Last Laugh (2017) – Film Review
Director: Daniel Coll
Cast: Nick Figgis, John Godber, Jane Thornton
By Ashleigh Millman
It’s clear from the outset that Last Laugh has been made on an amateur budget, and whilst that’s not always a bad thing, there’s a problem with quality that’s hard to ignore. An occasionally overbearing soundtrack and subpar picture can detract from what at its core is a charming comedy.
Following Martin Dawson (Nick Figgis) as he spirals to the bottom of a pit formed through midlife crisis, we’re invited on a journey with a man that has truly nothing left to lose. Committing himself to a stand-up show and pouring out his heart on stage; family traumas, strained relationships, and past heartache all come to the foreground in an hour and a half of cathartic release.
Whilst the film is a little stale or cringeworthy in parts, there are plenty of fun comments throughout that should draw a chuckle, if in the very least because they’re said in a northern accent.
Last Laugh is full to the brim of relatable humour, playing on the foibles that make us human in everyday situations. Figgis in particular plays to his role with casual ease, and in tandem with the amateur production, creates a believable and engaging character rather than slipping into exaggeration that can so often befall comedy films.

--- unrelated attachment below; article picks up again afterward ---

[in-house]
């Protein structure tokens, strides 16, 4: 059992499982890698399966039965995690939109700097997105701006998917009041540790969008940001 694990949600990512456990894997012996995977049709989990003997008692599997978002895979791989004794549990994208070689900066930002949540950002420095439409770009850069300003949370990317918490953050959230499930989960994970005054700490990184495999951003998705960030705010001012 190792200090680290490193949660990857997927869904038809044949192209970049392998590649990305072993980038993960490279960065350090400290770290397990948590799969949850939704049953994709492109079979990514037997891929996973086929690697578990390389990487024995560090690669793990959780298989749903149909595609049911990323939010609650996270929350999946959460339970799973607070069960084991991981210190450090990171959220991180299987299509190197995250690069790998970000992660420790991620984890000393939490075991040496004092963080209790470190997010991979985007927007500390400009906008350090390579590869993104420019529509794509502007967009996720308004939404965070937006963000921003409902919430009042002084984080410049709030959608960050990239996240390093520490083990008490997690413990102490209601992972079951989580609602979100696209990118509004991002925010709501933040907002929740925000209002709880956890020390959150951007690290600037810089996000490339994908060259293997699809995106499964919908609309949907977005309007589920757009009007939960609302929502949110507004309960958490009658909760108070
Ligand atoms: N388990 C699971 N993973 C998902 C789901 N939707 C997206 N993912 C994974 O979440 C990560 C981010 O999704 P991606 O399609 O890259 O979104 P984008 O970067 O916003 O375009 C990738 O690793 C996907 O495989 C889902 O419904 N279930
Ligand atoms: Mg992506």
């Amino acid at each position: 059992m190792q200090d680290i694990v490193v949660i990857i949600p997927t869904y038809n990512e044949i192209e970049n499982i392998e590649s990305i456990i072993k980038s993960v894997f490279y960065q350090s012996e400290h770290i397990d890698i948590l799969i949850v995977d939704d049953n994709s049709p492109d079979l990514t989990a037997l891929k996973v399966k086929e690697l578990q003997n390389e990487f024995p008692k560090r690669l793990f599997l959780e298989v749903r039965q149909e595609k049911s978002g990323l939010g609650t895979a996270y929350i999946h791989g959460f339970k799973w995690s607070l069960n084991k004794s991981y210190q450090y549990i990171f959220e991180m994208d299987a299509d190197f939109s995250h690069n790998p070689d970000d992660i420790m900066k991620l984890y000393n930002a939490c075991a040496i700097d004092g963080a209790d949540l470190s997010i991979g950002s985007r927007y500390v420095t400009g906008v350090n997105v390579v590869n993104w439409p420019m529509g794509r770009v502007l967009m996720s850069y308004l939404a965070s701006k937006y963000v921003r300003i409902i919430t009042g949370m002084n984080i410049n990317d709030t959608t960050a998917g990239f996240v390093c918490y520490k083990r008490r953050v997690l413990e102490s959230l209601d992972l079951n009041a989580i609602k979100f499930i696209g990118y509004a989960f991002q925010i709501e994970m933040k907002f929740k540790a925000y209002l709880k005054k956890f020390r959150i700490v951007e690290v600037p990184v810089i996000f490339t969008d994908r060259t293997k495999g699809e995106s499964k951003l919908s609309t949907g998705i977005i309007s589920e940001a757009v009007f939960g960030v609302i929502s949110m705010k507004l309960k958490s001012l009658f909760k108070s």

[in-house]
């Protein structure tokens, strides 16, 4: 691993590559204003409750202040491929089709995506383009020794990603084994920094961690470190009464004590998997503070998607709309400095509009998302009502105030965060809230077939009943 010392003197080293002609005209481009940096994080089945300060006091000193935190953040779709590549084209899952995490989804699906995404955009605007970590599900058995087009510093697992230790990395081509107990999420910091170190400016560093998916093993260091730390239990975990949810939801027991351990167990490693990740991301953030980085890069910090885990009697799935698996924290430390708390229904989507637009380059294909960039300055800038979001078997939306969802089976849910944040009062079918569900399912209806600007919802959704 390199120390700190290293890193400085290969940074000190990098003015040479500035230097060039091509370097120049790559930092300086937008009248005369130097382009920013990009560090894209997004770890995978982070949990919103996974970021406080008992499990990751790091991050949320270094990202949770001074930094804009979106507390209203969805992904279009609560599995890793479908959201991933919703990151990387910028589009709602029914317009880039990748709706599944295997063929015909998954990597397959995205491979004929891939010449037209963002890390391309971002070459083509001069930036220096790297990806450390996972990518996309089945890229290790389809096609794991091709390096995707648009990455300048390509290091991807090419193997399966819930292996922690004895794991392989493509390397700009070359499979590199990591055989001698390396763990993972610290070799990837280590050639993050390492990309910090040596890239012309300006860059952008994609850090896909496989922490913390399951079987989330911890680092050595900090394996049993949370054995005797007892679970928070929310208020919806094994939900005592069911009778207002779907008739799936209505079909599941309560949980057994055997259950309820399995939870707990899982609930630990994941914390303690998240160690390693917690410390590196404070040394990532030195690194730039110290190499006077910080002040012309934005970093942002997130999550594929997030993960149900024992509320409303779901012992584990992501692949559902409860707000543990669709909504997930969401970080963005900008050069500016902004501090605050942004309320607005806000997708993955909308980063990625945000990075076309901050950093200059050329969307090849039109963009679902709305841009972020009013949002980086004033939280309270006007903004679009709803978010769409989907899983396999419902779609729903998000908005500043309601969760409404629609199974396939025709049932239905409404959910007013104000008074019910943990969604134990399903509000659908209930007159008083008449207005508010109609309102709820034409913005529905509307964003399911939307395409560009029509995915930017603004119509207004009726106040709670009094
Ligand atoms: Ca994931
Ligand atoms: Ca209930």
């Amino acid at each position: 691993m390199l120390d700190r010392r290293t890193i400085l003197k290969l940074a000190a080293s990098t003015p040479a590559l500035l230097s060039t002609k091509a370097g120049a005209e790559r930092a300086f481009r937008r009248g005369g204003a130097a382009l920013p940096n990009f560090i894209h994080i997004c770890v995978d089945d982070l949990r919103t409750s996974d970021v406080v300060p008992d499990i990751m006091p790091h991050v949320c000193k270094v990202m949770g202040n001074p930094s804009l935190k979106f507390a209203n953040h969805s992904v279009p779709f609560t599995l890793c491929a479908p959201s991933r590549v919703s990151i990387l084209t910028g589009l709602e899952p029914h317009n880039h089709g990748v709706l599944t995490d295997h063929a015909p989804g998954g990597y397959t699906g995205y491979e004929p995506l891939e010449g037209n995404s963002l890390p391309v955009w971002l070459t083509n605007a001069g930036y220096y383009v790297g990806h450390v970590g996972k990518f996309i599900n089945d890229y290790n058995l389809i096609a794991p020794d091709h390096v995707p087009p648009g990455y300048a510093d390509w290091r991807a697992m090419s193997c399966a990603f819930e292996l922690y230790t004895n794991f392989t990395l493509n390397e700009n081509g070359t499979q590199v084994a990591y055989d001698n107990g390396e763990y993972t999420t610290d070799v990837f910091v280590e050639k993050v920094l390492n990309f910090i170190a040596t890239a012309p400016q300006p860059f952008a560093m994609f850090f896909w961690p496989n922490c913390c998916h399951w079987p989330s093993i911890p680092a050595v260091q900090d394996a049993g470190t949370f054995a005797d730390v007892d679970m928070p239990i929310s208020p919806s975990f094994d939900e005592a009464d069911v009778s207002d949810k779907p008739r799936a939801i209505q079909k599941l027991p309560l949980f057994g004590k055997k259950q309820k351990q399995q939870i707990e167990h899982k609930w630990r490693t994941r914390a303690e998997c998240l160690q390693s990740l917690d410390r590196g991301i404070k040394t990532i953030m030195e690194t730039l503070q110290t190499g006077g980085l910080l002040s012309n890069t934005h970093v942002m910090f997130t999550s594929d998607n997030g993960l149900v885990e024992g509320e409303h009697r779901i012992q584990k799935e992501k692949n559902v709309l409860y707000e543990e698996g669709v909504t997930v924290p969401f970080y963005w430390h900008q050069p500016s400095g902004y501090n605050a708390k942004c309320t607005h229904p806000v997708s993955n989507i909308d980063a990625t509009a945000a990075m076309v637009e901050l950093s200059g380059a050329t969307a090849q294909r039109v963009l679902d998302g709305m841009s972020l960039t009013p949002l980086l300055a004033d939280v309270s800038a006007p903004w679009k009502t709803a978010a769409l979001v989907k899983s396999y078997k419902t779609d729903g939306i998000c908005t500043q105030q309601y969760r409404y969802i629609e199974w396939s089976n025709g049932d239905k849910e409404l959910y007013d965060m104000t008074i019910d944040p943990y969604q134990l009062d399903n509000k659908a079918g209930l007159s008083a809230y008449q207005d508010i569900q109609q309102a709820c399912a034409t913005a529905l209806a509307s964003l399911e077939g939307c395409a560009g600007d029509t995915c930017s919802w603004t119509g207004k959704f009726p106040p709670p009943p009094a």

Almost all of the actors within the film feel like old friends, with warm northern accents accentuating humour and bringing to life the on-location shooting in Hull.
It’s therefore a shame that it feels so poorly put together. With award-winning John Godber as scriptwriter, the film definitely has a play-like quality to it, with a focus on characterisation and situation rather than technicality.
“Plenty to be appreciated”
There are a few moments that feel forced when it comes to providing laughs, and a particularly over exuberant band that were more cringeworthy than dance-inspiring – but, in fairness, maybe that’s exactly the vibe what they wanted to go for in a film exploring embarrassment.
Overall, Last Laugh has a unique method of delivering its plot, toying with prolonged flashbacks and dramatic reveals. What the film lacks in medium it makes up for in content, providing a micro-budgeted look at family fun and heartache in equal measure.
It isn’t an amazing film, and it would take a lot of work to drive it to that level – but there’s plenty to be appreciated and drawn from when taken in its entirety.